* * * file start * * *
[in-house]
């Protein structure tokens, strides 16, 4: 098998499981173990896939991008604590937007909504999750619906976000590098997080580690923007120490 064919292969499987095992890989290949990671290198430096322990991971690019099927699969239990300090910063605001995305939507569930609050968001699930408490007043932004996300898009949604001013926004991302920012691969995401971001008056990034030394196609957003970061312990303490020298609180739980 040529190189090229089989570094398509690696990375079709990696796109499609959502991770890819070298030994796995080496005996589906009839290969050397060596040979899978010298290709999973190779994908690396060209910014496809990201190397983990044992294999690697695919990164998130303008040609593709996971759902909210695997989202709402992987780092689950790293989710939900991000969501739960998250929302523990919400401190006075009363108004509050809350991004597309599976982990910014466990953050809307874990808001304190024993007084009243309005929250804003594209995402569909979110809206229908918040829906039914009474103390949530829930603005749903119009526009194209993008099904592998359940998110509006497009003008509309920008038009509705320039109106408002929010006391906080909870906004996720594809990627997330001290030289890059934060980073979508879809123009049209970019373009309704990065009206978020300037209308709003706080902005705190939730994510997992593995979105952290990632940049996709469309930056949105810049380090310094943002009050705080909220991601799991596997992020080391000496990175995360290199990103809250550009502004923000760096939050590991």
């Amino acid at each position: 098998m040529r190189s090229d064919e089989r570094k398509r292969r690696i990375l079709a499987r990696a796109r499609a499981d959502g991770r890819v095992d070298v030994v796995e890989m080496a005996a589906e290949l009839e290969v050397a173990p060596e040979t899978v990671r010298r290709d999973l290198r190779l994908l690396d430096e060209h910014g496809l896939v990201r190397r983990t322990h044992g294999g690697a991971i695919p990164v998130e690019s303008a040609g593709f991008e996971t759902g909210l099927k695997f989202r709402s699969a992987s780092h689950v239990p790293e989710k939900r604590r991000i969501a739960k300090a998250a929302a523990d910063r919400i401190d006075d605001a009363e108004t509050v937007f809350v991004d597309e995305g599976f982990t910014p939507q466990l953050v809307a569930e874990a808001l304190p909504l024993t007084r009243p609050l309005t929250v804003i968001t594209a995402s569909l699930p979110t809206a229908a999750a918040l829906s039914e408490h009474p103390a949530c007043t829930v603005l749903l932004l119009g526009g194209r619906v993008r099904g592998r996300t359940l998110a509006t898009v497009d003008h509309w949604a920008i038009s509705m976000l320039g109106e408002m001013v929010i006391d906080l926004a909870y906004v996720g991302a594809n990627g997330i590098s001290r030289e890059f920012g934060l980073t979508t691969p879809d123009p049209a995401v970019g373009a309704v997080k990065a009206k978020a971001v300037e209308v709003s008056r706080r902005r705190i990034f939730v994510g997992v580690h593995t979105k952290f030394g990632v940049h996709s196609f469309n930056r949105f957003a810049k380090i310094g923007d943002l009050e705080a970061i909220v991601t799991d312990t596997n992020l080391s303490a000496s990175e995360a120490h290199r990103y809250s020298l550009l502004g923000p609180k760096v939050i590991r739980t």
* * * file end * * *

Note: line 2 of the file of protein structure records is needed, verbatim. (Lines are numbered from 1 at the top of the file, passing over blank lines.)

């Protein structure tokens, strides 16, 4: 098998499981173990896939991008604590937007909504999750619906976000590098997080580690923007120490 064919292969499987095992890989290949990671290198430096322990991971690019099927699969239990300090910063605001995305939507569930609050968001699930408490007043932004996300898009949604001013926004991302920012691969995401971001008056990034030394196609957003970061312990303490020298609180739980 040529190189090229089989570094398509690696990375079709990696796109499609959502991770890819070298030994796995080496005996589906009839290969050397060596040979899978010298290709999973190779994908690396060209910014496809990201190397983990044992294999690697695919990164998130303008040609593709996971759902909210695997989202709402992987780092689950790293989710939900991000969501739960998250929302523990919400401190006075009363108004509050809350991004597309599976982990910014466990953050809307874990808001304190024993007084009243309005929250804003594209995402569909979110809206229908918040829906039914009474103390949530829930603005749903119009526009194209993008099904592998359940998110509006497009003008509309920008038009509705320039109106408002929010006391906080909870906004996720594809990627997330001290030289890059934060980073979508879809123009049209970019373009309704990065009206978020300037209308709003706080902005705190939730994510997992593995979105952290990632940049996709469309930056949105810049380090310094943002009050705080909220991601799991596997992020080391000496990175995360290199990103809250550009502004923000760096939050590991």